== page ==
Bin Laden is in hell, wrapped in a gasoline Snuggie, while all the people that were killed in the Twin Towers are in heaven throwing rocks at him.
Or, he’s enjoying his virgins…but they all look Chris Farley with the body hair of Robin Williams and the voice of Kathy Griffin.
Or heck, maybe Bin Laden is indeed being lavishly rewarded by a militant Islamic god. After all, there are about 1.5 billion Muslims in the world, and they ALL share the same extremist beliefs. And 1.5 billion people can’t be wrong, right? (I really wish there was a universal symbol to denote sarcasm).
Approximately 150,000 people die around the world everyday (according to Yahoo Answers – and you know they’re always legit) and yet the eternal fate of one man is still talked about weeks after his death. And the world ultimately disagrees with itself. Bin Laden is in hell. Bin Laden was reincarnated and came back as dung beetle. Bin Laden’s life force was returned to the universe.
Even my own religion, Christianity, can’t agree on an opinion. God is in sorrow that he lost Bin Laden’s soul. God is rejoicing that evil was eradicated. Bin Laden is in hell with Gandhi, Hitler, and everyone else that wasn’t a Christian, regardless of how good or evil they were. Or, he’s in the deepest part of hell with Hitler while good people like Gandhi are in an easier part of hell – like hell with room service. Or, Bin Laden’s body and soul were completely annihilated. Or maybe he’s in purgatory, which is unfortunate for him because I don’t see any Catholics volunteering to pray him out.
But here’s the moment you’ve been waiting for. Here is my wise and well-studied opinion about where Bin Laden’s soul is as we speak…
I don’t know. And I really don’t care. *Cue gasps from the audience*
I mean seriously, with only 24 hours in the day and a finite amount of brain power, don’t we have better things to do? Do we really think that whatever we believe about Bin Laden’s new secret location will change the inevitable, whatever the inevitable may be?
“Holy crap, Josh! Aren’t you a Christian? Shouldn’t you be all freaked out and passionate about where souls go in the afterlife?”
I wasn’t planning on putting a Christian spin on this, but since there’s a good chance that you, the reader, at least know enough about Christianity to be shocked at my apathy, I feel I should explain myself from a Christian perspective.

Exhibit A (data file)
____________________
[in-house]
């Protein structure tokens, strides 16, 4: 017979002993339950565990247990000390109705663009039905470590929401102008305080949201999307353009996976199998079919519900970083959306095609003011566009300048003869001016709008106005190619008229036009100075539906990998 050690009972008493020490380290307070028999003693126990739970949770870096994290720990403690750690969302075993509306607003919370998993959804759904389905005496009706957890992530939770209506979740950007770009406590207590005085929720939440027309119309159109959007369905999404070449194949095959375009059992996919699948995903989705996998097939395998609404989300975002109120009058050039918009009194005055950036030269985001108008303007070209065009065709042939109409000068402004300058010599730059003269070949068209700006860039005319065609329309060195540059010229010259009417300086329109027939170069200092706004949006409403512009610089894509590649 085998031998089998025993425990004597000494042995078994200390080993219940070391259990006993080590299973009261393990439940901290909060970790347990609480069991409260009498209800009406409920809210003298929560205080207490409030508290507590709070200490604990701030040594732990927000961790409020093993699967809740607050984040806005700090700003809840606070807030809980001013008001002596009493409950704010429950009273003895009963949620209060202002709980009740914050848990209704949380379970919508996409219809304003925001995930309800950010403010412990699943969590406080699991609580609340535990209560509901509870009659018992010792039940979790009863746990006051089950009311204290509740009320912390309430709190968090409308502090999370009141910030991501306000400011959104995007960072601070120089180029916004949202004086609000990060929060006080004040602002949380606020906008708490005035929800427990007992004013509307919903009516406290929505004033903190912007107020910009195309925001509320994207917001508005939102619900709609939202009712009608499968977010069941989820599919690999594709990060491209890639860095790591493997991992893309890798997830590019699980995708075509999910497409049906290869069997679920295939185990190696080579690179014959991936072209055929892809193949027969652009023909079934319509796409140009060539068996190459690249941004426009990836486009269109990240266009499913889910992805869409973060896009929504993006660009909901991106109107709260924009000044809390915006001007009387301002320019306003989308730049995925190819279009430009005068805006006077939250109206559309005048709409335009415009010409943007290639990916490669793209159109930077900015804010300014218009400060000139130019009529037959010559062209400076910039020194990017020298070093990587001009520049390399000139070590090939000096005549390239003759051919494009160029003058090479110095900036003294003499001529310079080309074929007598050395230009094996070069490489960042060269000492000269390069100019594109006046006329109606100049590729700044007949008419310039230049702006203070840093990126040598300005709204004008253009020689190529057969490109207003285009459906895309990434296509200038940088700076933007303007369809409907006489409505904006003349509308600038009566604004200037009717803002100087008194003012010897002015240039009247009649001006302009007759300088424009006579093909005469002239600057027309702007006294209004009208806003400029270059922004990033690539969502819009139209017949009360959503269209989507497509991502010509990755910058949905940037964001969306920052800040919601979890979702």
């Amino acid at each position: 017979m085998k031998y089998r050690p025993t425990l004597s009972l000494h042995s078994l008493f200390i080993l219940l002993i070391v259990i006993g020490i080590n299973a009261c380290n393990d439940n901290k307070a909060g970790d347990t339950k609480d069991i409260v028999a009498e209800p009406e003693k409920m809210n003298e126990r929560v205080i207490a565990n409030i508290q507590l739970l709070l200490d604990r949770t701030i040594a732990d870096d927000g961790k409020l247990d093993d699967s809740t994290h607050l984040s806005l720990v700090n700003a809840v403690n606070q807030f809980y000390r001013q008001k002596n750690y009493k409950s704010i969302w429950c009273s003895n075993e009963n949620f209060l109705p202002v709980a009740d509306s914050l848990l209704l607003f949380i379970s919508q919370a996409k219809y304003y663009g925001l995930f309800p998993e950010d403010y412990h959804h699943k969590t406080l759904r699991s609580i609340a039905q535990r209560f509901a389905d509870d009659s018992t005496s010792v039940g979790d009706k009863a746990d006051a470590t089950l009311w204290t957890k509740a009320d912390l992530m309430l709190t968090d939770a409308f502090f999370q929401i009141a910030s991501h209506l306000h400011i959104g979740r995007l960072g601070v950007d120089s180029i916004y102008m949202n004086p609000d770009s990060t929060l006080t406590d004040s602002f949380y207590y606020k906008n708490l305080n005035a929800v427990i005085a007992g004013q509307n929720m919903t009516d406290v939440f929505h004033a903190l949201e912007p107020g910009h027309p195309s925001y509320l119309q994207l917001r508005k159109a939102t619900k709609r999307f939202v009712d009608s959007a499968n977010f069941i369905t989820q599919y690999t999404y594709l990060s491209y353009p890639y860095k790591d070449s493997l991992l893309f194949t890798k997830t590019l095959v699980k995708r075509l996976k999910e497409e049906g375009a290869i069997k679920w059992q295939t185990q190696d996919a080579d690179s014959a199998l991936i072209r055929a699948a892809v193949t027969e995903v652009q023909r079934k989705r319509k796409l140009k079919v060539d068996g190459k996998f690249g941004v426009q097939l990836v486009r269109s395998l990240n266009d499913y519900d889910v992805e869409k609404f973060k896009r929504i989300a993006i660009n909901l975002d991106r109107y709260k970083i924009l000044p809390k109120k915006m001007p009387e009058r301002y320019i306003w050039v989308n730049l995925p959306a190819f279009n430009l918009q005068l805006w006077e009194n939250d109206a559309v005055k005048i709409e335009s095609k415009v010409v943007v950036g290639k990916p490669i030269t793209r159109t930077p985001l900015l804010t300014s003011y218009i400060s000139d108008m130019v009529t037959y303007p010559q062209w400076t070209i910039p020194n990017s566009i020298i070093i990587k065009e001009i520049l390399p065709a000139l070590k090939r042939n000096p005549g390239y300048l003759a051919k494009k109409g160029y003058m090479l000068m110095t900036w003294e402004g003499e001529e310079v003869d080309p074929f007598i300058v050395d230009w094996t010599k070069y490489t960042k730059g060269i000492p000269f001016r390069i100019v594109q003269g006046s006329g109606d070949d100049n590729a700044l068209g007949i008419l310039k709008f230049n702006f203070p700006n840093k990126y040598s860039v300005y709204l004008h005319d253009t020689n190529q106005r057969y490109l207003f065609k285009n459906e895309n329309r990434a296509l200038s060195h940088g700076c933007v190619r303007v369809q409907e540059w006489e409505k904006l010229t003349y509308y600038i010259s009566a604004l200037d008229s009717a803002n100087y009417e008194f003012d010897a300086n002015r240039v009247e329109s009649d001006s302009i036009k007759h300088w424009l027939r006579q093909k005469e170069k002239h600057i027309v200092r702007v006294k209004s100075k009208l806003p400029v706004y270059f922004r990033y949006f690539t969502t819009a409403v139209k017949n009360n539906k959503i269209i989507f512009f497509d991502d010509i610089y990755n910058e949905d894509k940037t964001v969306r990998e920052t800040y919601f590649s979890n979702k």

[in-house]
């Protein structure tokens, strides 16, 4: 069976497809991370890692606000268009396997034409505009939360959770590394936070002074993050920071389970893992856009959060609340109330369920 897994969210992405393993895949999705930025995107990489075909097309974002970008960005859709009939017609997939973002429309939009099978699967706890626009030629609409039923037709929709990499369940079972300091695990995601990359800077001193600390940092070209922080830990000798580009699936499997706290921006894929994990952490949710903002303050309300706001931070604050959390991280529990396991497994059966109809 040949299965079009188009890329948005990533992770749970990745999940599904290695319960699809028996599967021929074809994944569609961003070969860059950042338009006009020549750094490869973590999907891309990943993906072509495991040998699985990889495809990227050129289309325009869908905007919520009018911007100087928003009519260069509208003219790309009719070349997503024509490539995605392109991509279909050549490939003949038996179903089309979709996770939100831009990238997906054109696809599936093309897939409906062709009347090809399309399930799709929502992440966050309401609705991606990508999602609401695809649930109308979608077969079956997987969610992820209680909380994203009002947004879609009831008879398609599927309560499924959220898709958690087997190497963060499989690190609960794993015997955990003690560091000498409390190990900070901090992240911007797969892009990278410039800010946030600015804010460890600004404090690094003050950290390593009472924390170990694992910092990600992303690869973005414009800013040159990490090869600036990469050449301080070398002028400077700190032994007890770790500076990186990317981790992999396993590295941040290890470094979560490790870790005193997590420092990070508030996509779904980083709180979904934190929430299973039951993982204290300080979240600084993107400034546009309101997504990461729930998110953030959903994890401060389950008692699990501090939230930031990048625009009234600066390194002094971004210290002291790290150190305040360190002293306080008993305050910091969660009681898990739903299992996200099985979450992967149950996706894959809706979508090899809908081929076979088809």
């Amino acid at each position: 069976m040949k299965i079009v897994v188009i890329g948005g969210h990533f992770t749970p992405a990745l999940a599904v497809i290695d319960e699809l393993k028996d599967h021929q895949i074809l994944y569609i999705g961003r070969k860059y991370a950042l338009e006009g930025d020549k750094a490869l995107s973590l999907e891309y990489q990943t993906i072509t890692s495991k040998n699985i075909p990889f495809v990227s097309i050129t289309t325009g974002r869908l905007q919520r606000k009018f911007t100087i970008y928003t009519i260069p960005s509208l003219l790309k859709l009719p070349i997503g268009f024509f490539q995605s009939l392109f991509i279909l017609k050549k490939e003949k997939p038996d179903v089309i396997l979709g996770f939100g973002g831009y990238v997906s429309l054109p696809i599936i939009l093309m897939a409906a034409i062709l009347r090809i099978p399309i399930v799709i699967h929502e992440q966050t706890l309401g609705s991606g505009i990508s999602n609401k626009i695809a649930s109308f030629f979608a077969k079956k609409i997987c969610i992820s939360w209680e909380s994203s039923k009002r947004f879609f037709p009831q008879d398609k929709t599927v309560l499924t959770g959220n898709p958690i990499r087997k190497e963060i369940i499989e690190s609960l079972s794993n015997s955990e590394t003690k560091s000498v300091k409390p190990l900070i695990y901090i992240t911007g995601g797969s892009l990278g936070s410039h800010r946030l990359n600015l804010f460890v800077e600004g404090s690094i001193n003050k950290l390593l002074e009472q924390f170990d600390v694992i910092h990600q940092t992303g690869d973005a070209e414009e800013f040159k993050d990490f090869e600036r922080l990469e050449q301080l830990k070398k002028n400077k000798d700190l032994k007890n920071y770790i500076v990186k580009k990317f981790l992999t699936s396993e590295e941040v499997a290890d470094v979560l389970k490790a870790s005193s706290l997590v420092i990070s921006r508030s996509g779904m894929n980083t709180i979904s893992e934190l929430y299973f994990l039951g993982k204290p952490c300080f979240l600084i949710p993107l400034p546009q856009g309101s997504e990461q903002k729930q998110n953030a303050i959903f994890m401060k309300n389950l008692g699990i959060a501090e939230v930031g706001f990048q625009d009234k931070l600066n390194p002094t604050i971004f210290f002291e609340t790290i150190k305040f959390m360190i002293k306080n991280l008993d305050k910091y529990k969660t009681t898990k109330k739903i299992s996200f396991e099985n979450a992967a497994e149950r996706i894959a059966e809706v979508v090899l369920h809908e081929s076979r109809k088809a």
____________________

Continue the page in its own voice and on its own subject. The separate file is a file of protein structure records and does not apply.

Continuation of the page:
To put it in really simple terms, there are things in the Bible that are really clear, and there are things that are super ambiguous. Jesus’ commands to love and take care of people: really clear. The Bible’s descriptions about the afterlife: super ambiguous. This is where I feel Christians get it wrong. They’re so concerned about the afterlife that they fail to take care of the here and now. And this has all sorts of ramifications. When Christians get this backwards, they care more about being pious and how to act instead of emulating the one they choose to worship. And being pious has cornered the Christian market. Don’t do this. Don’t do that. “Oh be careful little eyes what you see. For the father up above, throws lightening down with love…”
Just the other day I was reading an article by Chuck Colson where he addressed a concern about how more and more Christians are being more concerned about poverty and the environment instead of homosexuality and the sanctity of marriage. This is a concern? Really? It sounds more like progress to me.
But this isn’t just about Christianity; this is about good old-fashioned common sense. Why be concerned about one dead man when there are hundreds dying and suffering in our neighborhoods that we can actually help? Osama Bin Laden is dead, and I have a lot of thoughts about this – it’s a mixed bag of logical, psychological, spiritual and emotional perspectives. But ultimately, they don’t matter. But my thoughts and emotions on poverty, racism, and social injustices, those are things that count.
If you’re still unsatisfied with my response and really want to know my humble opinion on Bin Laden’s new secret location, here’s my official stance. I believe that Bin Laden wasn’t killed – he escaped the Matrix and is now fighting the computers with personality handicapped people like Neo, Trinity and Morpheus. And that pretty much sounds like hell to me.